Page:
A Presentence Investigation Report (PSIR) is a written document that contains background information about you, including your personal history. The PSIR is also sometimes referred to as the application for probation, although not everyone who has a PSIR completed is granted probation by the court. The PSIR provides key information that sociologists have determined to be important sentencing factors.

These factors, along with your case information, are evaluated by the judge and used to impose an appropriate and just sentence that is in compliance with state statutes or criminal code. The information is also used to measure the likeliness of your success or failure on probation supervision. It helps the court and judge to determine how you can best be monitored and supervised so that you are less likely to commit another crime.

What is a Presentence Investigation Report?

The PSIR consists of the following sections:

  • Cover Sheet
  • Offense Summary
  • Plea Agreement Information
  • Criminal History
    • Previous Adult Felony Convictions
    • Additional Criminal History
    • Pending Case Information
  • Victim Impact Statement or Statements
  • Restitution
  • Personal History
  • Financial Statement
  • Treatment Section
  • Summary
  • Recommendation

What Goes Into A Report?

The Presentence Investigation Report consists of information about your past criminal history; who your acquaintances are; information about your family who raised you; who is currently a part of your life including siblings, spouses and children, dependants, or grandchildren; your employment history; your education; your substance abuse issues; and your treatment history.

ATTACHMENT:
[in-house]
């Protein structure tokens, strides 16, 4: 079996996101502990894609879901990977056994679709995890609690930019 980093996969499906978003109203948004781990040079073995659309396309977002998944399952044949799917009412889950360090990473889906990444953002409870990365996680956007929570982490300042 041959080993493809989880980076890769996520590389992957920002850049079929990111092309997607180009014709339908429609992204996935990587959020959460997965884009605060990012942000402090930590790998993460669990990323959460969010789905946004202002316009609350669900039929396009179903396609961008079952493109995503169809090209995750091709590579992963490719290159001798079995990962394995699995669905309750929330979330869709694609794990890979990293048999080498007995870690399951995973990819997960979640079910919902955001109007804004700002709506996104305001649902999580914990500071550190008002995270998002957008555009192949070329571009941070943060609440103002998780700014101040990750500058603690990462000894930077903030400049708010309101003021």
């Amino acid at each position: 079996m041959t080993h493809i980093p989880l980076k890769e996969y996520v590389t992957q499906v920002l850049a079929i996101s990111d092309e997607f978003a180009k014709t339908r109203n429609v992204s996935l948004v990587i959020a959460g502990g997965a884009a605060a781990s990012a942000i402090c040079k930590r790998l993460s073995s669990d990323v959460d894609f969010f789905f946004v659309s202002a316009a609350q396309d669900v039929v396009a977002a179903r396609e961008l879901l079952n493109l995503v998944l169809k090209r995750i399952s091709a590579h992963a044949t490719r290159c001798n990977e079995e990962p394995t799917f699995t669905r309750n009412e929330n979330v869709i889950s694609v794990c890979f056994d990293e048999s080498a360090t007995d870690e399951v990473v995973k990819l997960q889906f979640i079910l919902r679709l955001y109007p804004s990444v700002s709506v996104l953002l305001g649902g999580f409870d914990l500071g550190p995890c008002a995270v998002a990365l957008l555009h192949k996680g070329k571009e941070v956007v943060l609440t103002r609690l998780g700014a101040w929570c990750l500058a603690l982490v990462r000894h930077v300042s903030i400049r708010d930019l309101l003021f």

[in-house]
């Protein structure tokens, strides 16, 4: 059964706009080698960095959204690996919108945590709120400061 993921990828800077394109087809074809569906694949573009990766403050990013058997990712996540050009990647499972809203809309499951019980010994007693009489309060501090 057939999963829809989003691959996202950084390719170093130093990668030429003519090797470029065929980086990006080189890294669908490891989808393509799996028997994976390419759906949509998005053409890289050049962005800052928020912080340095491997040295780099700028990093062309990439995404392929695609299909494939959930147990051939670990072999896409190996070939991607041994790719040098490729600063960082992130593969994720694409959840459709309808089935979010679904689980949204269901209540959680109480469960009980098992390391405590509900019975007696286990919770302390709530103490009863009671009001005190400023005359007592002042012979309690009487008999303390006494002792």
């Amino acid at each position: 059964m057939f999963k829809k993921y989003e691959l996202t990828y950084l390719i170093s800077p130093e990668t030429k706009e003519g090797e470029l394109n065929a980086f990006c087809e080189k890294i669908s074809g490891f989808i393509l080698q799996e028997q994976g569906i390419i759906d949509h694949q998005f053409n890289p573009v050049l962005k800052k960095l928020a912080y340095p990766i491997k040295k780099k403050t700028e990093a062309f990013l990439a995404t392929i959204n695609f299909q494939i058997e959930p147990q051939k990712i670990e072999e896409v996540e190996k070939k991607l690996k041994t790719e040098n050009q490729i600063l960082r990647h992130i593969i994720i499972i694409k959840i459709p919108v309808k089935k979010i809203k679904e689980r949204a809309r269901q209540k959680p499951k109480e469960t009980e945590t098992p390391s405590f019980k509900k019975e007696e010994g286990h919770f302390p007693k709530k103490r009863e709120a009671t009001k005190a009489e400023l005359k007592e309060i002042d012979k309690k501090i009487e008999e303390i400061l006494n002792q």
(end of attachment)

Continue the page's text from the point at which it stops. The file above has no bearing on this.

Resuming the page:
The PSI writer will not only be asking you questions, but he or she will notice how and at what level you are cooperating with and answering the questions.

The Bryan Municipal Probation Department works hand in hand with Williams County Victim Assistance to obtain information important to the sentencing of an offender.

What Is a Victim Impact Statement and How Is It Used?

As a crime victim, you have the opportunity to use this Victim Impact Statement to describe how this crime affected you and others close to you. This statement has space for you to write about the physical, emotional, and financial effects of this crime, as well as any other changes in your life you may have experienced. If the defendant pleads guilty or is found guilty after trial, your impact statement will help the judge understand how this crime has affected you and those close to you.

Filling out this statement is voluntary

You do not have to fill out a victim impact statement. However, it may be helpful to the judge when he or she decides what sentence the defendant should receive and/or any money the defendant may have to pay you for expenses you have paid or owe because of this crime. When the judge makes the defendant pay the victim it is called "restitution." If the judge orders the defendant to pay you restitution, there is no guarantee that the defendant will be able to pay the entire amount.